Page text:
Prevent cancer through healthy, active childhood
6 February 2009 -- On the occasion of World Cancer Day this week, this episode looks at how an active healthy childhood can prevent cancer later in life.
Transcript of the podcast
Veronica Riemer: You’re listening to the WHO podcast. My name is Veronica Riemer. In this episode number 58, we look at how an active healthy childhood can help to prevent cancer later in life.
Neils Shack: There is such a big range of sports in the world from team sports, football, hockey, up to individual sports -- in my case, snowboarding -- that everyone can find something interesting. And that would be healthy in the end for them.
Veronica Riemer: Sixteen-year-old Neils Shack is a student of the International School of Geneva and a competitive snowboarder. Leading a healthy lifestyle is important to him as it enables him to excel in his sport. He tells us how he persuades his friends to avoid unhealthy food and join him on the slopes or at the skate park.
Neils Shack: For food, I think that if no one tells you what's good for you, you will always go the easy route. In general, lots of children, when no one told them what was good or bad, they would go eat fast food. Because it's a very simple route, and oh, you feel good after you ate: oh, I will go home now all filled up. But they don't know that having a nice steak with some sauce is as fast, as simple, but maybe not as cheaper. But in the end you will eat much healthier.
Veronica Riemer: Neils is right. Children who are inactive don’t burn off enough energy and store up fat in their body. It is not unusual for some children to spend hours in front of a television or computer. They put on weight because high-calorie foods, such as fast food and sweets, are abundant, relatively cheap and heavily promoted, specifically at children. As these children grow up, they are more likely to be obese. This means a higher risk of heart attack and stroke, type 2 diabetes, high blood pressure and cancer.
World Cancer Day this week is focusing on the need to encourage a healthy, active life in children in order to prevent cancer in their adulthood. Professor Christopher Wild, Director of the International Agency for Research on Cancer, explains why.
Prof Christopher Wild: IARC has accumulated considerable evidence that obesity and overweight are important risk factors for human cancer, particularly with respect to breast cancer in post-menopausal women and endometrial cancer, bowel cancer, oesophagus and kidney among others. For a number of these the effects are quite significant.
Obesity early in life really sets a pattern for weight later in life. So if you are heavy when you are young you are likely to be heavy when you are older and that's why it is so important to address obesity and overweight early in life and set that pattern for the rest of that individual's lifetime.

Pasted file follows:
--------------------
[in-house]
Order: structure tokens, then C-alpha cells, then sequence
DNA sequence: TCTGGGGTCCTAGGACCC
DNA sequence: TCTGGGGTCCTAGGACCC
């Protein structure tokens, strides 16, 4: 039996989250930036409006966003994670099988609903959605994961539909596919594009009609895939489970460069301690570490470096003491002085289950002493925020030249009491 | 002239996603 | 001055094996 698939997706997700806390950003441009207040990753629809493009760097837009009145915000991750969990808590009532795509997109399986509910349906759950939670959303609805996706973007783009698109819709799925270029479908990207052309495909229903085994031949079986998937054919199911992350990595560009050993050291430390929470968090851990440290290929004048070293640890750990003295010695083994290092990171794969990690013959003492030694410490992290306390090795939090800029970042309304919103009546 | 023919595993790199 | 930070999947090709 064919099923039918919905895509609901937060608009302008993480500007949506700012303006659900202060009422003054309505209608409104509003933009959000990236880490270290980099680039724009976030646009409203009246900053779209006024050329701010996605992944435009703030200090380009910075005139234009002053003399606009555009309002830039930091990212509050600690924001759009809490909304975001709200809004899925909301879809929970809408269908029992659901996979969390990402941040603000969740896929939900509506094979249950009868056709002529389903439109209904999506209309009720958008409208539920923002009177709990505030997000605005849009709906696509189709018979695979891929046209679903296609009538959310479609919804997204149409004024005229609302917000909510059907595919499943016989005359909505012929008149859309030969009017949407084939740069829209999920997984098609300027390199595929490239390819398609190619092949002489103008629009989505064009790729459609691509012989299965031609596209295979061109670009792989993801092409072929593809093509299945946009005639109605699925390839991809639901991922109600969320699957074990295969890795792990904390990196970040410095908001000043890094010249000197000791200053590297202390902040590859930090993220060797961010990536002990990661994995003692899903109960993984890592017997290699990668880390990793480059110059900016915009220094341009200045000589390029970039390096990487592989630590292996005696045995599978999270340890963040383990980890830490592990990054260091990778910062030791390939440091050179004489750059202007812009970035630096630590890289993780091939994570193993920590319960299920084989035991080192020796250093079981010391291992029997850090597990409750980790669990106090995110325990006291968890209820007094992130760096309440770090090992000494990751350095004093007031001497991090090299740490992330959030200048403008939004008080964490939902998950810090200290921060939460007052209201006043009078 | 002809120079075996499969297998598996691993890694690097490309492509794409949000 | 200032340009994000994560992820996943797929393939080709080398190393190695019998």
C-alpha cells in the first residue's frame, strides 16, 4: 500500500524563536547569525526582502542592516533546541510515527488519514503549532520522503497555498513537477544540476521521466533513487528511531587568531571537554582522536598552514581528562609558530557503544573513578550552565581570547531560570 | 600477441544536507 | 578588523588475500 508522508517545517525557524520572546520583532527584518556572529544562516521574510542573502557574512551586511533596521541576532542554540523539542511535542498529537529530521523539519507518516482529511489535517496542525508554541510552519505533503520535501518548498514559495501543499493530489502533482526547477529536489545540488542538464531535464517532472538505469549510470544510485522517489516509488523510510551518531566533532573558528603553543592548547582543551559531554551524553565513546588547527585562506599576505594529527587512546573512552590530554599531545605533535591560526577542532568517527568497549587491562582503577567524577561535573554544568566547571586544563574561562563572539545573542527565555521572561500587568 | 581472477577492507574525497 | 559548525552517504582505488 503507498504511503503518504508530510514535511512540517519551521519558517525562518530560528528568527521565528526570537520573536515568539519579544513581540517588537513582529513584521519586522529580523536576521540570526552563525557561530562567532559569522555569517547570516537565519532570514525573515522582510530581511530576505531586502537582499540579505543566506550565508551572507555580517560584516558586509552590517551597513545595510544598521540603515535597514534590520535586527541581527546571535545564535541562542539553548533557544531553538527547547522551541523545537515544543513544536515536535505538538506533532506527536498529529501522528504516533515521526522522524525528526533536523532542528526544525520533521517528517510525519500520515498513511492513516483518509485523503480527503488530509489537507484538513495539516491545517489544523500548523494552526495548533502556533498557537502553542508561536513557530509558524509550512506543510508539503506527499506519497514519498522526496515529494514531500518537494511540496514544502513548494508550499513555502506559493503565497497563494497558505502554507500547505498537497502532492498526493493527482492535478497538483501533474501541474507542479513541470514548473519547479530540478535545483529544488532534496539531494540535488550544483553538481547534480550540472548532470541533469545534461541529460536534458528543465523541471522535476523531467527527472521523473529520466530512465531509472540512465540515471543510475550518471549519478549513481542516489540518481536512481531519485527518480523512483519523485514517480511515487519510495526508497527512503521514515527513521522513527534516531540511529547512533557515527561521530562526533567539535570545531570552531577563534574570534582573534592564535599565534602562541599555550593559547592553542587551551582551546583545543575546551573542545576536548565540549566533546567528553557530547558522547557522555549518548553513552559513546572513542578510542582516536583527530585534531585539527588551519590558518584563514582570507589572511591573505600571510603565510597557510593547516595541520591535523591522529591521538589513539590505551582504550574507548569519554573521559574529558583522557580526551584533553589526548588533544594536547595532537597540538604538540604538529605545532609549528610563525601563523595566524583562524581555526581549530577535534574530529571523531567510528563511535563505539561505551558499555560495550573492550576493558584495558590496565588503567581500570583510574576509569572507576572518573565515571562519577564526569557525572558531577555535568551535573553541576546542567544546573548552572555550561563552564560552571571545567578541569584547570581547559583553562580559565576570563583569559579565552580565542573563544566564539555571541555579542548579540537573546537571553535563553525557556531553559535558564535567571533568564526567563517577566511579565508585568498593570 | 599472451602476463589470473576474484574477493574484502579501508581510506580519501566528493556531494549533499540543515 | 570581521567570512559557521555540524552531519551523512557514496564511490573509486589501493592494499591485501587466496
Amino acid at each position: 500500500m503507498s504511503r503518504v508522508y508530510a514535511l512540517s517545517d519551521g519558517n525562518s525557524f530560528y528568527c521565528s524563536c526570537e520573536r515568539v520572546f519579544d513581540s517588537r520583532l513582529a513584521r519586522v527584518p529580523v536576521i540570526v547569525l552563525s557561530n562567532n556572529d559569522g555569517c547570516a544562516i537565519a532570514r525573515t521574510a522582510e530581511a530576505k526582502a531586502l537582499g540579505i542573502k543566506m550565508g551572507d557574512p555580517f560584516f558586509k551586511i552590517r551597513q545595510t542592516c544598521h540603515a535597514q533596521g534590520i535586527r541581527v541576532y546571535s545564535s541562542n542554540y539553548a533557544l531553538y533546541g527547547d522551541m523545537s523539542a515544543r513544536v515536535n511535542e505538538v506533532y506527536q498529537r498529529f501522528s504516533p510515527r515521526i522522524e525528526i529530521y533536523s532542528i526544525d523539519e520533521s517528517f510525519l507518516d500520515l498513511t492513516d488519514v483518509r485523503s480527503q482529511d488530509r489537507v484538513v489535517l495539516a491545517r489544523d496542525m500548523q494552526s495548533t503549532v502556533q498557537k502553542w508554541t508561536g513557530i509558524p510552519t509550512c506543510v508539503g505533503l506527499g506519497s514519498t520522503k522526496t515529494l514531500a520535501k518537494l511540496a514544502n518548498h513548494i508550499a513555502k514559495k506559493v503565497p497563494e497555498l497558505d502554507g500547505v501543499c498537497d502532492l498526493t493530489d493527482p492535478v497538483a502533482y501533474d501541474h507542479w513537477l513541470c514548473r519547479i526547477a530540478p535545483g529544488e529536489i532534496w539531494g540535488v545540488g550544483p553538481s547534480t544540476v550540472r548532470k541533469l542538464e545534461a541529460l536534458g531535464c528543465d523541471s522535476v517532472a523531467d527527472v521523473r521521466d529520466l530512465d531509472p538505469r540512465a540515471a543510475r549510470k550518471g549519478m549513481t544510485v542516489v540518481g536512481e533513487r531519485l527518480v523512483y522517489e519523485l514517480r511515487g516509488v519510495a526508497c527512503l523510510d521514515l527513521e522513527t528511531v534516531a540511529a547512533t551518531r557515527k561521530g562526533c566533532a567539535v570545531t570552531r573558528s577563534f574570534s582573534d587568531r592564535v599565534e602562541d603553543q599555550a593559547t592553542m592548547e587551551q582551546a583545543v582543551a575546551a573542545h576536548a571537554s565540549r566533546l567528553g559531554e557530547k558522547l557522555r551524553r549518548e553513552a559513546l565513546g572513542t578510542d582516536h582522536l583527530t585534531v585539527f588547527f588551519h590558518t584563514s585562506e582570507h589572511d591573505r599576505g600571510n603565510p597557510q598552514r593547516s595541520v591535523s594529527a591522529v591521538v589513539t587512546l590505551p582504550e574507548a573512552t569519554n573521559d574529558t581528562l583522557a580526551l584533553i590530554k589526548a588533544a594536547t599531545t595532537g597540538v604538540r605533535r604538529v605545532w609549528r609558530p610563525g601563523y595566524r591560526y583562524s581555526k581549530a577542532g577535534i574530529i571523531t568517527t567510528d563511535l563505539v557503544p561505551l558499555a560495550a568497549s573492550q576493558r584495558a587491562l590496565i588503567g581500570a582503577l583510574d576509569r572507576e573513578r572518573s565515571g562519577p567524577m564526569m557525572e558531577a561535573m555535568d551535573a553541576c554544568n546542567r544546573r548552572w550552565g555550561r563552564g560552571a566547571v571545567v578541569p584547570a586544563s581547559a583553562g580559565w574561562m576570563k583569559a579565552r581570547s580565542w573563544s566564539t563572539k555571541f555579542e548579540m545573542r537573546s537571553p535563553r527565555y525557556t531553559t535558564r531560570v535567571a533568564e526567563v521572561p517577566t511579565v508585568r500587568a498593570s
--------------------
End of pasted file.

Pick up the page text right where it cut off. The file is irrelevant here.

Veronica Riemer: So, what specific evidence is there to show the link between being overweight and cancer in young people?
Prof Christopher Wild: One recent study that has been published from Norway looked at the weight of adolescents and then their cancer risk later in life and reported that there was a two-fold increased risk of colon cancer in individuals that were overweight in their adolescent years. So this is really quite an important indication that the very early period of life is important in influencing risk later on.
Veronica Riemer: Fiona Ashead, Director of WHO's Department for Chronic Diseases and Health Promotion, talks about the obesity epidemic among children.
Fiona Ashead: Worldwide about 20 million children are overweight, which is a large number, and it puts it into perspective when you think about the European region where about a fifth of children, or 20%, are overweight or obese.
Veronica Riemer: Research shows that children are more likely to be obese if their parents are obese. Is this due to genetics?
Fiona Ashead: Genetics are a factor, but the predominant factor is really that children and their parents tend to share the same environment, they tend to eat the same food, and they tend to exercise the same level. So it is far more the factors in people's environment that influence the interaction between whether overweight parents have overweight children.
Veronica Riemer: And what can parents do to prevent their children from becoming obese?
Fiona Ashead: The key factors really are that obesity is about an imbalance between the calories you eat, the amount of energy and the amount of activity you perform. So for parents the advice is really two-fold: one part around diet and the other around physical activity.
For diet, it's about getting children to eat more healthily, to reduce for example very calorie-rich foods such as carbonated drinks and sweets. And, for activity, it's really about getting as active as possible, walking as much as possible, walking to school, cycling, those kinds of factors.
Veronica Riemer: That's all for this episode of the WHO podcast. Thanks for listening. If you have any comments on our podcast or have any suggestions for future health topics drop us a line. Our email address is Podcast@who.int.
For the World Health Organization, this is Veronica Riemer in Geneva.